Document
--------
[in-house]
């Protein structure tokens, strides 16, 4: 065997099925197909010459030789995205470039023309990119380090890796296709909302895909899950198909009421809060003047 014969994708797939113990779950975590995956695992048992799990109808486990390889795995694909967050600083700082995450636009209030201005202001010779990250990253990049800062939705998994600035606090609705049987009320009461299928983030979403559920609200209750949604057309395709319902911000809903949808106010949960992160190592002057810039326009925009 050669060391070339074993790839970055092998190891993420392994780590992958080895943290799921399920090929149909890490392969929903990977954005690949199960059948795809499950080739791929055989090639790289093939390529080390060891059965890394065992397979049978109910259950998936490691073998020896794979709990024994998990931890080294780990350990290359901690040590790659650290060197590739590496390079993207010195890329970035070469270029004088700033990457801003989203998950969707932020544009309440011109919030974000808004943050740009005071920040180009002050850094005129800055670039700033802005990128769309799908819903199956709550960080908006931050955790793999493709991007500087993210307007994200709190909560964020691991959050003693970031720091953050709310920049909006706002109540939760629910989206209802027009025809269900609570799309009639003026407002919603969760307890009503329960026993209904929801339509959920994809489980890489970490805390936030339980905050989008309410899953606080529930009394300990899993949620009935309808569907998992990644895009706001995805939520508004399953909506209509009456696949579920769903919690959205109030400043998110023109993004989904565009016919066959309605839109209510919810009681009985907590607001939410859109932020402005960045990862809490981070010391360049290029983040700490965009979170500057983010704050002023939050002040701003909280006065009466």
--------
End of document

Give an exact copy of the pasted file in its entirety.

[in-house]
């Protein structure tokens, strides 16, 4: 065997099925197909010459030789995205470039023309990119380090890796296709909302895909899950198909009421809060003047 014969994708797939113990779950975590995956695992048992799990109808486990390889795995694909967050600083700082995450636009209030201005202001010779990250990253990049800062939705998994600035606090609705049987009320009461299928983030979403559920609200209750949604057309395709319902911000809903949808106010949960992160190592002057810039326009925009 050669060391070339074993790839970055092998190891993420392994780590992958080895943290799921399920090929149909890490392969929903990977954005690949199960059948795809499950080739791929055989090639790289093939390529080390060891059965890394065992397979049978109910259950998936490691073998020896794979709990024994998990931890080294780990350990290359901690040590790659650290060197590739590496390079993207010195890329970035070469270029004088700033990457801003989203998950969707932020544009309440011109919030974000808004943050740009005071920040180009002050850094005129800055670039700033802005990128769309799908819903199956709550960080908006931050955790793999493709991007500087993210307007994200709190909560964020691991959050003693970031720091953050709310920049909006706002109540939760629910989206209802027009025809269900609570799309009639003026407002919603969760307890009503329960026993209904929801339509959920994809489980890489970490805390936030339980905050989008309410899953606080529930009394300990899993949620009935309808569907998992990644895009706001995805939520508004399953909506209509009456696949579920769903919690959205109030400043998110023109993004989904565009016919066959309605839109209510919810009681009985907590607001939410859109932020402005960045990862809490981070010391360049290029983040700490965009979170500057983010704050002023939050002040701003909280006065009466």